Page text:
Manufacturer efforts to sell new motor vehicles directly continues. This is nothing new, but the form of the direct sale efforts continues to evolve. In the last year, there have been new direct sale efforts at the state legislative level, on the agenda for discussion at a federal agency, one OEM (Tesla) has opened retail outlets without a state dealer license and others have explored ways to provide new motor vehicles directly to the consumer outside of the franchise dealer distribution network.
Tesla continues to be at the forefront of the direct sale issue. Tesla has either opened or attempted to open a number of dealerships around the country without utilizing the franchised dealer distribution network. Tesla is also actively pushing legislation in some states that would permit Tesla to operate without a dealer license, which is otherwise required to sell new motor vehicles. Bass Sox Mercer is involved in two of legal battles where Tesla is either operating, or seeking approval to operate, in a state without utilizing franchised dealers. The issues in those matters are Tesla specific, but the ramifications could extend well beyond the Tesla brand.
The Federal Trade Commission held a panel discussion in 2016 about the auto industry generally, and direct sale in particular. The issue of direct sale has traditionally been a matter of state concern, the federal agency’s interest in the matter should tell the reader all it needs to know about the manufacturers’ collective interest in this issue.
More recently, OEM’s such as GM and Hyundai have begun to roll out subscription based services, which have been billed as Netflix for the car industry. In essence, a customer would pay a monthly subscription fee for the right to use a new vehicle, or new vehicle on demand. These services look like rental agreements on the surface, but they are being offered by the OEM directly to the consumer and take the place of a new vehicle purchase. Moreover, the OEM is using the services to attempt to create awareness and demand for the product. The dealer is simply being cut out of the equation.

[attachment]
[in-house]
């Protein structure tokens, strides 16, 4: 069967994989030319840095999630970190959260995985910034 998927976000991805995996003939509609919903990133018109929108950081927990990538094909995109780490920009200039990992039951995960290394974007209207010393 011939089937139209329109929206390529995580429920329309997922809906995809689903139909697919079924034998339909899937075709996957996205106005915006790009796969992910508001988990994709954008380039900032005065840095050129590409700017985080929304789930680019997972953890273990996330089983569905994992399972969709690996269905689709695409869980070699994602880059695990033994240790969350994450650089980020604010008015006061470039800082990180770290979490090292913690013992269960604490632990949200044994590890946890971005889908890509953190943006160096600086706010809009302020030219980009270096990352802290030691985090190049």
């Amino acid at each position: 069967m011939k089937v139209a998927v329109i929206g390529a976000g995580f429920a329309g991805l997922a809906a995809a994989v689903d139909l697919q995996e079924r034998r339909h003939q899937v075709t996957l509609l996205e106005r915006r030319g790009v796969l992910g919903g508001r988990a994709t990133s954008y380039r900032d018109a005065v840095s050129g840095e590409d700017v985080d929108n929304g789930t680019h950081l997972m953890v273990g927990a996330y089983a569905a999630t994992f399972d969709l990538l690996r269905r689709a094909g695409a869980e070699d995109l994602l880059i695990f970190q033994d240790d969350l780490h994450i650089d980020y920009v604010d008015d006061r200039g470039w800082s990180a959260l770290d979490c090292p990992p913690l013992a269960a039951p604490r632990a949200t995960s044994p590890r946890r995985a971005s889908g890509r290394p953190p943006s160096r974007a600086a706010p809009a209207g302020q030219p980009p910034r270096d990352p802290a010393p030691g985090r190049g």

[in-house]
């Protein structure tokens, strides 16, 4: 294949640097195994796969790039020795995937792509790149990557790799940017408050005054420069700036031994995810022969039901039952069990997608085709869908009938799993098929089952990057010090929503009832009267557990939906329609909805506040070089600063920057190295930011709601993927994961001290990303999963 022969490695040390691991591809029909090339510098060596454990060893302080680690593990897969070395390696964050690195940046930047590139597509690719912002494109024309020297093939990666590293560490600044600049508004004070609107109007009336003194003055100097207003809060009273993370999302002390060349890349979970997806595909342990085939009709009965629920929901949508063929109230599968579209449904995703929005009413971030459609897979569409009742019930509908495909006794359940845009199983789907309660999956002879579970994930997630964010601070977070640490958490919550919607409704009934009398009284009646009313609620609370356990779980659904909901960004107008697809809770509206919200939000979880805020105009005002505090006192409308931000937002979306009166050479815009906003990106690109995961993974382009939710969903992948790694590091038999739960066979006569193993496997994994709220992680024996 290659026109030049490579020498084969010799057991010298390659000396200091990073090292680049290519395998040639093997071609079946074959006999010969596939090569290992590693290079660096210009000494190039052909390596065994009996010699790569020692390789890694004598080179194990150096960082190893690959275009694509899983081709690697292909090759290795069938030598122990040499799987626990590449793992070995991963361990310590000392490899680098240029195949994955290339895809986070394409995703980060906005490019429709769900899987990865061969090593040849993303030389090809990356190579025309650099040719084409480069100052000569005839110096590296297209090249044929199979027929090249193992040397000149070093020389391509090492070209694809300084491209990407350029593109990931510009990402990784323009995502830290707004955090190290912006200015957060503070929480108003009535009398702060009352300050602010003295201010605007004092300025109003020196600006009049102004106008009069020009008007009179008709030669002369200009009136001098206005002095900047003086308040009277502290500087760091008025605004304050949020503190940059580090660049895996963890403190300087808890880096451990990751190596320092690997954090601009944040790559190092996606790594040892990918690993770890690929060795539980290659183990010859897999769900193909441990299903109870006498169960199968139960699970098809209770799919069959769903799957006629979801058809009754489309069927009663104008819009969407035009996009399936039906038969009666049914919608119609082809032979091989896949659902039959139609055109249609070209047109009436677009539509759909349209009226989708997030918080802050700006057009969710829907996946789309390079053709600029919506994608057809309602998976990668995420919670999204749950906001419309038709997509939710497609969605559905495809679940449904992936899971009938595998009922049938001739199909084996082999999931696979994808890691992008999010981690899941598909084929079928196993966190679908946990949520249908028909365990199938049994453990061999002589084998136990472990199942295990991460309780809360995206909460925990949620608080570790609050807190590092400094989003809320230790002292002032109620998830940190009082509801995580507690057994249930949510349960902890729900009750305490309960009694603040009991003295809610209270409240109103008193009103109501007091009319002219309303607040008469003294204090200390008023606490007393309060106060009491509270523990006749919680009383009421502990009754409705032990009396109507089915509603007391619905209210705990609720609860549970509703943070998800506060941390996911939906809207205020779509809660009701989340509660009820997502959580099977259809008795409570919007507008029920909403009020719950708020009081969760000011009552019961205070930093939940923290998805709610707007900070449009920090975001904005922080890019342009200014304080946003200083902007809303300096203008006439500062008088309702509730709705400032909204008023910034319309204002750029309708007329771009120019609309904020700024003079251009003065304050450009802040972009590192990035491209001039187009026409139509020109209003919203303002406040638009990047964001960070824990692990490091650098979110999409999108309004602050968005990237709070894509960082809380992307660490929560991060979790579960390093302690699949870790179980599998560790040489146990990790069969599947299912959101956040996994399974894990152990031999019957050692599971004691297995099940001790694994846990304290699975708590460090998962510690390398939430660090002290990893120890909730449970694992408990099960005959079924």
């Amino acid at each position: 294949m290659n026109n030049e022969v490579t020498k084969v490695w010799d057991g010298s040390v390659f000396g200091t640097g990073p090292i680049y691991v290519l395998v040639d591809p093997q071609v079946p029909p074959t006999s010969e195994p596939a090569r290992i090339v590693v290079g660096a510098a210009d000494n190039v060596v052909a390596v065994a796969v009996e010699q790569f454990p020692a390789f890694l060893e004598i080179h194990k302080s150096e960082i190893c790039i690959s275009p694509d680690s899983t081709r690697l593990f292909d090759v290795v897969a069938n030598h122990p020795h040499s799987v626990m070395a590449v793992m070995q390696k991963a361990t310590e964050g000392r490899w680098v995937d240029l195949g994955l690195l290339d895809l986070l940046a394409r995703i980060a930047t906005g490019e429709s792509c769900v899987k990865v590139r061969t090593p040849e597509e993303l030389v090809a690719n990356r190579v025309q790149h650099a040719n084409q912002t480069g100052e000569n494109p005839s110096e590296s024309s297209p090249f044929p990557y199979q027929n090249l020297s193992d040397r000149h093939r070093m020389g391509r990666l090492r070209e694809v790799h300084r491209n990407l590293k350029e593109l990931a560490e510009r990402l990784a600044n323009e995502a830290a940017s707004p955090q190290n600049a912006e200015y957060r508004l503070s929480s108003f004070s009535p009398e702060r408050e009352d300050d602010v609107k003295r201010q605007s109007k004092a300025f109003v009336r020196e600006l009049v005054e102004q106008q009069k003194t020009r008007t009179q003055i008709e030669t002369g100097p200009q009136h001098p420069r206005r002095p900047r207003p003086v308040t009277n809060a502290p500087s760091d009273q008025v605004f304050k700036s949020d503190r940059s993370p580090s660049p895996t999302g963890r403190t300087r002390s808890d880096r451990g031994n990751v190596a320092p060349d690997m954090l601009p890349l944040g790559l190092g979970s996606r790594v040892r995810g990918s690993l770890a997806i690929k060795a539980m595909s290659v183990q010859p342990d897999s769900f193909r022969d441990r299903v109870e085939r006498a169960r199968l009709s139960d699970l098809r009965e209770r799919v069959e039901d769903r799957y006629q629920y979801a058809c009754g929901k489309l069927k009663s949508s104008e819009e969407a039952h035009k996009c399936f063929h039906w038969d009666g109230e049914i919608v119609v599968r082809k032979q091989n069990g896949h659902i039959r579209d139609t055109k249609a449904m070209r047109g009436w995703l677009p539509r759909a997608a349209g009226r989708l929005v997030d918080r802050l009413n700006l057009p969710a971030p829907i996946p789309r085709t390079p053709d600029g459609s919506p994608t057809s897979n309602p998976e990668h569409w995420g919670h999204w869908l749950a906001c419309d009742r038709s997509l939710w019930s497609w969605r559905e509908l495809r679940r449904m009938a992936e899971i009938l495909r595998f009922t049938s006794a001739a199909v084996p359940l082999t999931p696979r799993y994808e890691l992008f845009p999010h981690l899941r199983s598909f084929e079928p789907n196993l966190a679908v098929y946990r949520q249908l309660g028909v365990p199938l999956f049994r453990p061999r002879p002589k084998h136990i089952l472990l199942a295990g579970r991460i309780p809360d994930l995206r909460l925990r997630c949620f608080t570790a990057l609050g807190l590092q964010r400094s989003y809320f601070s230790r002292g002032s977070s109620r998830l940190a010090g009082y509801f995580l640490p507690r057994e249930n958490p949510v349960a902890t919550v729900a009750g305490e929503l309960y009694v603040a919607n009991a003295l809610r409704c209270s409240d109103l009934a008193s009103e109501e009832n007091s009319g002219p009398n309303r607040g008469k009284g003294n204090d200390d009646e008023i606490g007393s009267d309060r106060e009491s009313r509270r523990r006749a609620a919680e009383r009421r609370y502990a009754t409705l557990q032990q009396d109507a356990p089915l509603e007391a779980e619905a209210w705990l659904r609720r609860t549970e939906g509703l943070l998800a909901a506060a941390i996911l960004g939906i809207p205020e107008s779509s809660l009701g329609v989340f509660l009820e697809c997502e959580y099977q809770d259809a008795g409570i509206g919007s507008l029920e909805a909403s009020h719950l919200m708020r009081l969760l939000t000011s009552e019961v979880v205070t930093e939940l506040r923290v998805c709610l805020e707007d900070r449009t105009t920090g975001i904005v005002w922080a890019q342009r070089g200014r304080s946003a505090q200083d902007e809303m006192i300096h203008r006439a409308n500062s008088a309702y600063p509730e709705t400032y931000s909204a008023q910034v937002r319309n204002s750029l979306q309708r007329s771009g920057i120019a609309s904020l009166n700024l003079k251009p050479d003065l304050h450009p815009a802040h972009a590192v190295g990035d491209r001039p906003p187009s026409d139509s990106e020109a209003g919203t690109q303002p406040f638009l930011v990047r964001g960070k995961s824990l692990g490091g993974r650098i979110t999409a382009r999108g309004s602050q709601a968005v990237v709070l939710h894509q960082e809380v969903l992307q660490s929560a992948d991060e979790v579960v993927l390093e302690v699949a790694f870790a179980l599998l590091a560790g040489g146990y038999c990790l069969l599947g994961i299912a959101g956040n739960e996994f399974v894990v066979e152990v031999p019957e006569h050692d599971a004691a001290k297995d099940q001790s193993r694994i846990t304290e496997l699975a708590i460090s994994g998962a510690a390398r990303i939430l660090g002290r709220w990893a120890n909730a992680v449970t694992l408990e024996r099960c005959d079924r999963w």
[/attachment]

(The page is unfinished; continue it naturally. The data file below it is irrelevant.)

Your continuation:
Another OEM recently updated its franchise agreement to expressly exclude electric vehicles from the product offering definition, which has raised concerns that it will seek to distribute those vehicles directly.
So, what does all of this mean? It means that the market is changing, and OEM’s are seeking ways to connect with customers through new channels. At the end of the day, the OEM wants to sell more vehicles, and it is seeking to do just that. So, while Tesla may be only advocating for its own business interests, the outcome of the various Tesla battles could impact how a new OEM from India or China is treated in the event it seeks to sell directly. And, the same goes for the subscription based services or efforts to carve out product that would otherwise flow to the dealer. All of the efforts could impact the business model.
However, while the examples above may be new, the arguments used to support them have been around for some time. Moreover, many of those arguments have been rejected by Courts in upholding the franchised system both in the auto industry and in other industries. But, we do not expect the arguments to go away any time soon as OEM’s continue to try to find ways to push more product.
- Bass Sox Mercer is battling Tesla direct sales in two states
- The FTC looked at direct sales issue in 2016
- OEM subscription services are another way to cut the dealer out of the deal
- Market is changing and the OEM’s are looking for ways to push more products